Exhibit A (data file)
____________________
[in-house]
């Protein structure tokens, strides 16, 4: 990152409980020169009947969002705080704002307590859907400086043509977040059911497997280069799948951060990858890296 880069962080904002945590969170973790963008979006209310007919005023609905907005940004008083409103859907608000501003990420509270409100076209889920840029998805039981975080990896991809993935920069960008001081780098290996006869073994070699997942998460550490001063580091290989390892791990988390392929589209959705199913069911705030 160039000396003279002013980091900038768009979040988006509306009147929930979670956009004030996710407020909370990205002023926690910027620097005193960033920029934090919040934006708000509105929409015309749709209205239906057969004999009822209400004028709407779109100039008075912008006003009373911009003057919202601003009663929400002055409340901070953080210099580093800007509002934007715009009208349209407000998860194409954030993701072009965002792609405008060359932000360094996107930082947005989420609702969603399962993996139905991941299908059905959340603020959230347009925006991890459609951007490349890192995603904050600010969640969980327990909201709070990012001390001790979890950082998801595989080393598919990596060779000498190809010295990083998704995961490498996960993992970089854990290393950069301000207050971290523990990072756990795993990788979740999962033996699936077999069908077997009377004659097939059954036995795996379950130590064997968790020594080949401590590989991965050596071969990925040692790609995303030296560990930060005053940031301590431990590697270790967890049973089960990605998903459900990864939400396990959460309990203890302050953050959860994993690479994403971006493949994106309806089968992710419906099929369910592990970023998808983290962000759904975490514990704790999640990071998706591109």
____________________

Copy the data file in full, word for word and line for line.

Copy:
[in-house]
């Protein structure tokens, strides 16, 4: 990152409980020169009947969002705080704002307590859907400086043509977040059911497997280069799948951060990858890296 880069962080904002945590969170973790963008979006209310007919005023609905907005940004008083409103859907608000501003990420509270409100076209889920840029998805039981975080990896991809993935920069960008001081780098290996006869073994070699997942998460550490001063580091290989390892791990988390392929589209959705199913069911705030 160039000396003279002013980091900038768009979040988006509306009147929930979670956009004030996710407020909370990205002023926690910027620097005193960033920029934090919040934006708000509105929409015309749709209205239906057969004999009822209400004028709407779109100039008075912008006003009373911009003057919202601003009663929400002055409340901070953080210099580093800007509002934007715009009208349209407000998860194409954030993701072009965002792609405008060359932000360094996107930082947005989420609702969603399962993996139905991941299908059905959340603020959230347009925006991890459609951007490349890192995603904050600010969640969980327990909201709070990012001390001790979890950082998801595989080393598919990596060779000498190809010295990083998704995961490498996960993992970089854990290393950069301000207050971290523990990072756990795993990788979740999962033996699936077999069908077997009377004659097939059954036995795996379950130590064997968790020594080949401590590989991965050596071969990925040692790609995303030296560990930060005053940031301590431990590697270790967890049973089960990605998903459900990864939400396990959460309990203890302050953050959860994993690479994403971006493949994106309806089968992710419906099929369910592990970023998808983290962000759904975490514990704790999640990071998706591109």